MacCready: Neither one. The first shovel was stuck in the ground for either a rotor or a railroad.
MacCready: That first shovel was stuck in the ground in the early summer of 1943. All of the buildings, roads, railroads, and all of the interim structures necessary to carry on construction were built. The plant was finished and all of the temporary stuff was cleared out. Construction left by the sixth of February, 1945. Three reactors were built and three major separation plants. All of the affiliated stuff was built in less than two years.
Sanger: Yeah, that is amazing. When you got out to the separations area, what stage was that in? Were the walls up by then?
MacCready: Originally, we were going to build four separations plants. They decided at some stage before they got that far that three would be enough. So two of them were being built in the West Area and one was being built in the East Area. The one that was first was the T-Plant and it was about ten, twelve feet above ground at the time I got out here. The U-Plant at the other end in the West Area was just coming up to ground level.
Sanger: They were considerably below ground?
MacCready: Yes, the deepest cell was close to forty feet below ground level. They were still doing the excavation for the U-Plant at the time that I got here. I was here for the finish of T and U and all of the B-Plant in the East Area. The kind of thing that I talked about was relatively simple for the two of us to do.
The intent of DuPont was of course, as they did on all these kinds of plants, was to bring in operations people and have the whole operations crew here significantly before the plants were ready to operate. We were all particularly emphatic about doing that on this one. They started sending others of the separations crew starting in May.
As we came on and started getting more and more, when they got to the place where the concrete was finished and they were starting to put in the equipment that went with the cells, then there was a lot of activity going on all over the place. By then, by the end of June, we probably had twenty-five people here. I had those spread out. We had meetings every day and they got areas of activity that they looked after.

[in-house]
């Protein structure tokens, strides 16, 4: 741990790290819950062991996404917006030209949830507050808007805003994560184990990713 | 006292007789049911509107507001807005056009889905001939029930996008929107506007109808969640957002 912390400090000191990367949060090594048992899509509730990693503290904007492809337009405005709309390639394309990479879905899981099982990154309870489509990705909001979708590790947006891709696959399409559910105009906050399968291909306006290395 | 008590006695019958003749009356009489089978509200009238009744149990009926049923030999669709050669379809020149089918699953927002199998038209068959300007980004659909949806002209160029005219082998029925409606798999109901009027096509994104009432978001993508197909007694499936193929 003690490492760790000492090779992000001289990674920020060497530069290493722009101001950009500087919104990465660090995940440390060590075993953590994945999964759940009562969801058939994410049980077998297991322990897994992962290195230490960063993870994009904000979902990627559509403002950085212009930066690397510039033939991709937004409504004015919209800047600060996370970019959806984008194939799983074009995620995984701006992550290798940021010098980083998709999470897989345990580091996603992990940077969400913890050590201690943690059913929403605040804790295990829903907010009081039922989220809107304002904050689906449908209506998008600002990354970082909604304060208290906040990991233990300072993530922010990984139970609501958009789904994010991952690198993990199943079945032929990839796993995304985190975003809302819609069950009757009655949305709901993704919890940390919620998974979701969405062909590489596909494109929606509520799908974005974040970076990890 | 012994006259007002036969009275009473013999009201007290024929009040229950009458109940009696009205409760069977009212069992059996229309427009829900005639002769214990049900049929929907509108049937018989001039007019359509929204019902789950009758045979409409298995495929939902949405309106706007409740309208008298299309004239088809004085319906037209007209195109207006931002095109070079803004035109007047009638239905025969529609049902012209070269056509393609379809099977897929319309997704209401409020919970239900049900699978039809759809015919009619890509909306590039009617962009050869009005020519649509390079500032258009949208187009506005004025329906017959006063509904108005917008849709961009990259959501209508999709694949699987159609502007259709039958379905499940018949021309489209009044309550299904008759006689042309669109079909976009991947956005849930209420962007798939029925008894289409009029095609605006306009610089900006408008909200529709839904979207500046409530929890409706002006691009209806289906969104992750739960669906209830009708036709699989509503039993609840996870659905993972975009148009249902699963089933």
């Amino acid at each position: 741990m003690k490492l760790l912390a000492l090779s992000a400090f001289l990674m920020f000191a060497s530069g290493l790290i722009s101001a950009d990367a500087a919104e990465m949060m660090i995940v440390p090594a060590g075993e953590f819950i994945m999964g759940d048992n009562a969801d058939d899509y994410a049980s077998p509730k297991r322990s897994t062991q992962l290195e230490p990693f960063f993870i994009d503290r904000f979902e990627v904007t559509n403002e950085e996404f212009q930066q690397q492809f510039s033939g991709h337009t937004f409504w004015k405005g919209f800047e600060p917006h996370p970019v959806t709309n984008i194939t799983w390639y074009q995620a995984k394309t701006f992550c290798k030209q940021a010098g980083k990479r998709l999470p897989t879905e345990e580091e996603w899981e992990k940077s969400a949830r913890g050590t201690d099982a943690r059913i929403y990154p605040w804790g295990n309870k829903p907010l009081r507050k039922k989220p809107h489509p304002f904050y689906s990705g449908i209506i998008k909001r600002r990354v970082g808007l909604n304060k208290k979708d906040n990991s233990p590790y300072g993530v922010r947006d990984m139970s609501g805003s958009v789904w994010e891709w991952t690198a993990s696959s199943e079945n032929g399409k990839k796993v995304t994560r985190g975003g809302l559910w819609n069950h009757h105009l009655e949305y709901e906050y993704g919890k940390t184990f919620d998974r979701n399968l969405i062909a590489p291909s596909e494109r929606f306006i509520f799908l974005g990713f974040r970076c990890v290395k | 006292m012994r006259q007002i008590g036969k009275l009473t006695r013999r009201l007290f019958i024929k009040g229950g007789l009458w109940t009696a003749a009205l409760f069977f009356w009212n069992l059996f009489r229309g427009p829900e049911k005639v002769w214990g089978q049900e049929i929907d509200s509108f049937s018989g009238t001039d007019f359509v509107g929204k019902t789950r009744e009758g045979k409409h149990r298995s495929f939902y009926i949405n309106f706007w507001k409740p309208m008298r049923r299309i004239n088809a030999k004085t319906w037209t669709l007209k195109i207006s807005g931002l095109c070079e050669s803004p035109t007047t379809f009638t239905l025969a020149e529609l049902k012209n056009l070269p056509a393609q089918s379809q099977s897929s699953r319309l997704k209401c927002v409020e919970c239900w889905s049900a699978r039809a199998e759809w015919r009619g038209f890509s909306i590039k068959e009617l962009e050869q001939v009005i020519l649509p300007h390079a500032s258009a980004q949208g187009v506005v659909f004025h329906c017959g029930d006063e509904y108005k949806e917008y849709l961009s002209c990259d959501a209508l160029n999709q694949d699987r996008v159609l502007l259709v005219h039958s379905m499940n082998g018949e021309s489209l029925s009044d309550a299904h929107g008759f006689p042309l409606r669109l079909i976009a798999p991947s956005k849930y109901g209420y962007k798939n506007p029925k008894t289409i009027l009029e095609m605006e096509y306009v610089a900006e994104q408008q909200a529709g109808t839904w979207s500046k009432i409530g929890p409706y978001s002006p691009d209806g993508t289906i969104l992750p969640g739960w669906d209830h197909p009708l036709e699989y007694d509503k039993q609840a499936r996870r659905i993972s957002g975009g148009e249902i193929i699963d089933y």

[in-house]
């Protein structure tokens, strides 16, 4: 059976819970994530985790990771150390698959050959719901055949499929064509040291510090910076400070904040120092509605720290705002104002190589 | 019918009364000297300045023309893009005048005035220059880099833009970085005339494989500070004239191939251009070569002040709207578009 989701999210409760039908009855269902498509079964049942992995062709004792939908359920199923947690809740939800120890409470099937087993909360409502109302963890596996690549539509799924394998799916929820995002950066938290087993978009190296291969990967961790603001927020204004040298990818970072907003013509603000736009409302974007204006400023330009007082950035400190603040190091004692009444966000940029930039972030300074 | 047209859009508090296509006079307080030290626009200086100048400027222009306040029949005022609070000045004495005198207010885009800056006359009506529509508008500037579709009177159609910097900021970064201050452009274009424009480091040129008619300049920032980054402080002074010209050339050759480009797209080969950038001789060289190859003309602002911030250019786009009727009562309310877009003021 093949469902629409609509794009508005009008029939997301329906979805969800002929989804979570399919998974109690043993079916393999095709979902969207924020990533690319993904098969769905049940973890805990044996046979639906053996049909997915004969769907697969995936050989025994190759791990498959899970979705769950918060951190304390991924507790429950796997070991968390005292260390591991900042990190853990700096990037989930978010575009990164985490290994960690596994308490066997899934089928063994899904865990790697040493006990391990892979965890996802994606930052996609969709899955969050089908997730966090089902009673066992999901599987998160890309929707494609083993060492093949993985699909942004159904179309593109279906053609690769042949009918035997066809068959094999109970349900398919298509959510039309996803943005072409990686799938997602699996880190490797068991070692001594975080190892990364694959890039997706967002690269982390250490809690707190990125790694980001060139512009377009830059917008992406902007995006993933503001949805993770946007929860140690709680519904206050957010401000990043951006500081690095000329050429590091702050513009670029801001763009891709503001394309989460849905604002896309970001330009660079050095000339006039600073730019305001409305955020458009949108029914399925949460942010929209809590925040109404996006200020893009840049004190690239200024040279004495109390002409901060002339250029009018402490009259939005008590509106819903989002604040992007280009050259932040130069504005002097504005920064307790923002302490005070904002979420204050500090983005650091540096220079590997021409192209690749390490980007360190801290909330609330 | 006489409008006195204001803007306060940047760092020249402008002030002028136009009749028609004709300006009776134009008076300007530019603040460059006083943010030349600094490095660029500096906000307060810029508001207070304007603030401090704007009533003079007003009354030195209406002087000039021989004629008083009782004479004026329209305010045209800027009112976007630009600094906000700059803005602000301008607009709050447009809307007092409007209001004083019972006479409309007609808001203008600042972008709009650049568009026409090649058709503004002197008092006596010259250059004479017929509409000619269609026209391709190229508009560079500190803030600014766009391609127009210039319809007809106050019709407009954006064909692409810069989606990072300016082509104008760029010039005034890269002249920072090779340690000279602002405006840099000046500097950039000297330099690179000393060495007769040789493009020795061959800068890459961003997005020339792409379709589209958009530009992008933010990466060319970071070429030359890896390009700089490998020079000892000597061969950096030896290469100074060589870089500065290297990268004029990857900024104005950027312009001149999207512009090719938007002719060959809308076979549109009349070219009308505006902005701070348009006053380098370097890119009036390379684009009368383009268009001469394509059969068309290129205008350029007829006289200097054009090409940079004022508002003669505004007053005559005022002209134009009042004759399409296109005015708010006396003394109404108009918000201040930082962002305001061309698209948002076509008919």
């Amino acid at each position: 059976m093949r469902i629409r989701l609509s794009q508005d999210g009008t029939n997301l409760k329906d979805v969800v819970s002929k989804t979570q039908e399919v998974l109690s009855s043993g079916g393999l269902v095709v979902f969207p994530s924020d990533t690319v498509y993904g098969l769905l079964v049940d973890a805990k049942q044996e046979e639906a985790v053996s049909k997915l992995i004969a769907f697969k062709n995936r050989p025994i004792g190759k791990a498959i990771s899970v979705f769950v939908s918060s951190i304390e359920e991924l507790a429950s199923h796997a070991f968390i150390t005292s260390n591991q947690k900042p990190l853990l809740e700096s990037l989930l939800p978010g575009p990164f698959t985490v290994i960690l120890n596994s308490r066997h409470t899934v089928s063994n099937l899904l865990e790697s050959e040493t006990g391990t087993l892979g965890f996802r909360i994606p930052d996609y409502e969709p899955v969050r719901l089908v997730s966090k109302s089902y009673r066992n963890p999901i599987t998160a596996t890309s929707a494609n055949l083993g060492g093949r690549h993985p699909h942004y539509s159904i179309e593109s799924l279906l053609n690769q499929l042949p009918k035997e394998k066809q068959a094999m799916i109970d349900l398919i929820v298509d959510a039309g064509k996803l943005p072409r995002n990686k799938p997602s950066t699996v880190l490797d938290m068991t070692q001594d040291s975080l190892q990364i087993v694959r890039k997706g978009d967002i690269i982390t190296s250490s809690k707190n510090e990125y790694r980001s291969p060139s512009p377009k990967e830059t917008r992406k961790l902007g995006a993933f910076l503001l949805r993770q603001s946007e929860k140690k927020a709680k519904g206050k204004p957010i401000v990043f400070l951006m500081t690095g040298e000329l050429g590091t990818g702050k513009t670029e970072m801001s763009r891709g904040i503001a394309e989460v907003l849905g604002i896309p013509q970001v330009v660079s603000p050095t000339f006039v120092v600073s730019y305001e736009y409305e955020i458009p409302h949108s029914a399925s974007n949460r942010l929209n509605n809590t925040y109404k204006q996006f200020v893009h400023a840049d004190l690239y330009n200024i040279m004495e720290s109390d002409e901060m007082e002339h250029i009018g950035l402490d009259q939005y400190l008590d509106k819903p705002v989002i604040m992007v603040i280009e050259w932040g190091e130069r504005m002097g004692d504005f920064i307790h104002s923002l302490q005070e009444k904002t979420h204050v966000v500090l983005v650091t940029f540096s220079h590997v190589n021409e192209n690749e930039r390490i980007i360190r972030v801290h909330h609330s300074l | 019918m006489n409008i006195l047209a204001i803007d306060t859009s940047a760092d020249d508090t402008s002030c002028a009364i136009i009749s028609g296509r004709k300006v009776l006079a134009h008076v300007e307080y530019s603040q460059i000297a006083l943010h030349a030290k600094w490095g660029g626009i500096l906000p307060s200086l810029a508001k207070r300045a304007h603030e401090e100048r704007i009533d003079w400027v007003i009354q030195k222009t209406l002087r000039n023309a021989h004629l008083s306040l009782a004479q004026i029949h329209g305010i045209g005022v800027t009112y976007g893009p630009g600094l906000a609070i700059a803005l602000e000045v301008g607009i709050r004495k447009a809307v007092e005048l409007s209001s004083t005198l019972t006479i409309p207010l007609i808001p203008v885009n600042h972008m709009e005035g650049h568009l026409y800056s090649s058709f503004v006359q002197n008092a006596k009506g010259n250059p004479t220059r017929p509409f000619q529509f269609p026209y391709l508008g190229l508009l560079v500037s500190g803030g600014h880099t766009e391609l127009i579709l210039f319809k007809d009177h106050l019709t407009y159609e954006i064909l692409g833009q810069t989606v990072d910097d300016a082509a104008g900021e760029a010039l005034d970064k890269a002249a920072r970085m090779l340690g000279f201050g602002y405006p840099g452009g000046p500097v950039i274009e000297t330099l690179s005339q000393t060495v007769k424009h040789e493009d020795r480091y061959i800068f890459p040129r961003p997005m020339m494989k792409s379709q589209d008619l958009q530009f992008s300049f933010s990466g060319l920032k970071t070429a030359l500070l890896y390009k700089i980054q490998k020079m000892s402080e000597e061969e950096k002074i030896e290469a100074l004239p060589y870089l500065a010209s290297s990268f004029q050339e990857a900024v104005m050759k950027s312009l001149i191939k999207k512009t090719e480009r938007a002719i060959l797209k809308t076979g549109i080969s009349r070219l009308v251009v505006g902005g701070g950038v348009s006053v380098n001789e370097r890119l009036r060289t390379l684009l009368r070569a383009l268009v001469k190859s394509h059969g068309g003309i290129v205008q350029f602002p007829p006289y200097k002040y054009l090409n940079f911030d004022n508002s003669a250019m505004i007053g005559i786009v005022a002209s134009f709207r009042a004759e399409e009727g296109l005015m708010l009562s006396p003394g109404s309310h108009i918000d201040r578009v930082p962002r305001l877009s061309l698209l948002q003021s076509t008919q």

Sanger: They were keeping track of things, the way you were?
MacCready: Right. By the time the construction of T-Plant was finished, which was about October in 1944, we had probably eighty or ninety of the guys around. Things were staggered with the heavy emphasis on T, less on U, and still less on B. When T was finished, they heavied up on U and then so on.
As soon as T was finished and handed over to us, we skimmed off enough supervisors out of the review group to staff it. It was the same thing for the rest of them. When U was ready and was handed over to us, we skimmed a group off of them.
Sanger: U was in the East Area?
Sanger: T and U were all in the West Area and B was in the East Area.
MacCready: Yeah. The old intent was that B and C would be in the East Area. C was never built. They did dig the hole, but that’s as far as it ever went. Along about the time that T was finished, we came to the conclusion from the research work going on all of this time that actually the output from the three reactors could be processed by two separations plants.
U was eighty-five percent finished at the time, so they went ahead and finished it. But the determination at that stage was that the two we would actually operate would be T and B. In those days, we did take a lot of precautions because we didn’t know—all of this process was designed on the basis of the work done in the laboratory with a few micrograms of plutonium.
We were going to put one in one area and one in the other. If we had trouble with one, it shouldn’t bother the other one if we put them that way. On the other hand, with T and U being closer together, if we had trouble it might make it impossible to use.
Sanger: What were they talking about, what “trouble” might be?